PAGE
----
Transmission: How do you get it? How is it transmitted?

The most common way to contract HIV is through unprotected sex. Ninety-three percent of the cases today occurred this way. Here are the sexual behaviors that put you at the greatest risk for getting HIV:

Unprotected anal sex is the riskiest form of sex in terms of contracting HIV. The person being penetrated is at risk when he or she receives anal sex from an HIV positive person because infected semen or pre-cum is very easily absorbed into the bloodstream. The male who performs anal sex on a HIV positive person is at risk because infected rectal secretions contain more of the virus than either blood or semen, even when the infected person is receiving antiretroviral (ARV) treatment. HIV is transmitted when the rectal secretions of the HIV positive person enter through the urethral tube (the opening in the penis), through open sores from an untreated sexually transmitted disease (STD), a urinary tract infection, or through the foreskin.

Unprotected Vaginal Sex: Is the next riskiest form of HIV transmission.

Male to female: Infected semen and precum are easily absorbed by the vagina into the blood stream. This is riskier than female to male and from bottom to top in anal sex. Female to male: Infected vaginal secretions can enter through the urethra, the foreskin or any open sores from an untreated STI.

You can get HIV from unprotected oral sex, particularly if one of the participants has an open and bleeding sore or cut in their mouth where HIV can enter via semen, pre-cum or vaginal secretions; always use a latex barrier for protection. Its best not to brush your teeth or floss prior to oral sex since these can create small tears in your gums - a quick rinse with mouthwash is a good substitute.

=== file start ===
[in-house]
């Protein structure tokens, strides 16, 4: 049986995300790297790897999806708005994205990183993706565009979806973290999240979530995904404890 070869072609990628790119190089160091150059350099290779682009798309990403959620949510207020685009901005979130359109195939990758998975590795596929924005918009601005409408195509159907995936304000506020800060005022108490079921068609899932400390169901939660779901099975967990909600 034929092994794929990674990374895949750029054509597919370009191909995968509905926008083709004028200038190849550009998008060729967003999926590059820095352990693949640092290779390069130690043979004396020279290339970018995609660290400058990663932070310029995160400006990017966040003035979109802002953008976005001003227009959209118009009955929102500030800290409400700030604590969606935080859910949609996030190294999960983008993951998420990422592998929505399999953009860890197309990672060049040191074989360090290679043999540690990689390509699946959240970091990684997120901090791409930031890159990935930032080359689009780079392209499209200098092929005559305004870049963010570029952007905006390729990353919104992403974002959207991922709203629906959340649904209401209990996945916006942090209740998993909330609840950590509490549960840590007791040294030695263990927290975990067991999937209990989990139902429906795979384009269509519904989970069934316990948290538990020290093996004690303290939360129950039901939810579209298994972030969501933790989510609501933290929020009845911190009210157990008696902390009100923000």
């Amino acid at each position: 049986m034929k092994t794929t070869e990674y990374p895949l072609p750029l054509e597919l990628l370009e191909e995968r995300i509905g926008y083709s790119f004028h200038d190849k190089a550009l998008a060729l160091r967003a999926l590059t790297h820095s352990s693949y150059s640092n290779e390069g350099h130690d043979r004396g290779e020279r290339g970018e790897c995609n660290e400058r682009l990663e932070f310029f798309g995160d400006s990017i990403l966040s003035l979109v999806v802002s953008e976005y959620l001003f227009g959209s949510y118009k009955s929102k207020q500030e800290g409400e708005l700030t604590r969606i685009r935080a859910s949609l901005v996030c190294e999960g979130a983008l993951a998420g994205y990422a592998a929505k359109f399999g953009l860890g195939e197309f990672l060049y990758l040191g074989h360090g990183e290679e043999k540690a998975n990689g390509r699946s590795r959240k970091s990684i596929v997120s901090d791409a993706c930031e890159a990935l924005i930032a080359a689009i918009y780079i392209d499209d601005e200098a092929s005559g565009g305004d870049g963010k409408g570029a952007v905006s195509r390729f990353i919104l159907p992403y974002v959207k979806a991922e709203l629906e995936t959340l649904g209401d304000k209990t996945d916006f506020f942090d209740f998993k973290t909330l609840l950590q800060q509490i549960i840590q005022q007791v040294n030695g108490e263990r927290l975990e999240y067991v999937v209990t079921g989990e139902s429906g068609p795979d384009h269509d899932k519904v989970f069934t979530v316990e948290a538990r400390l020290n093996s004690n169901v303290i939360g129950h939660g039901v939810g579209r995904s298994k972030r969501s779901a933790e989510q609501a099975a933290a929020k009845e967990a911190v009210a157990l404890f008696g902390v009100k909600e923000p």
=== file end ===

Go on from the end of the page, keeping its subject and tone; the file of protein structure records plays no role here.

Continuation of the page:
You can get infected with HIV if these fluids:

  • Rectal secretions (contain more HIV than either blood or semen, even when on ARVs)
  • Blood
  • Semen (cum)
  • Pre-cum
  • Vaginal and cervical fluids

It is important to note that while HIV cannot survive outside of the body for an extended period of time, it is NOT killed upon contact with the air and can remain infectious for several hours in the right conditions. Be sure to throughly clean sex toys or hands that have come in contact with any of these fluids.

Get in these entry sites:

  • Open and bleeding cuts or wounds on the gums, mouth, tongue or skin
  • The rectum
  • The vagina
  • The foreskin
  • The urethral tube of the penis
  • Open sores, from herpes or another sexually transmitted infection

These fluids are not risky as they do not hold HIV in infectious levels, unless they have blood in them:

  • Saliva
  • Urine
  • Sweat
  • Tears

These activities have a theoretical risk:

It is almost impossible to get HIV from receiving oral sex because saliva cannot carry HIV unless it contains HIV infected blood.

Deep kissing with open sores in the mouth where blood can be possibly transferred.

Are there any other ways to be infected? HIV can also be transmitted through shared needles (from drug use or tattoos), from mother to child during child birth or breast feeding (breast milk also contains HIV) and from blood transfusions of infected blood. HIV is not transmitted through kissing, casual contacts or handshakes, sharing living space, eating or drinking with an infected person or mosquitos or bedbugs.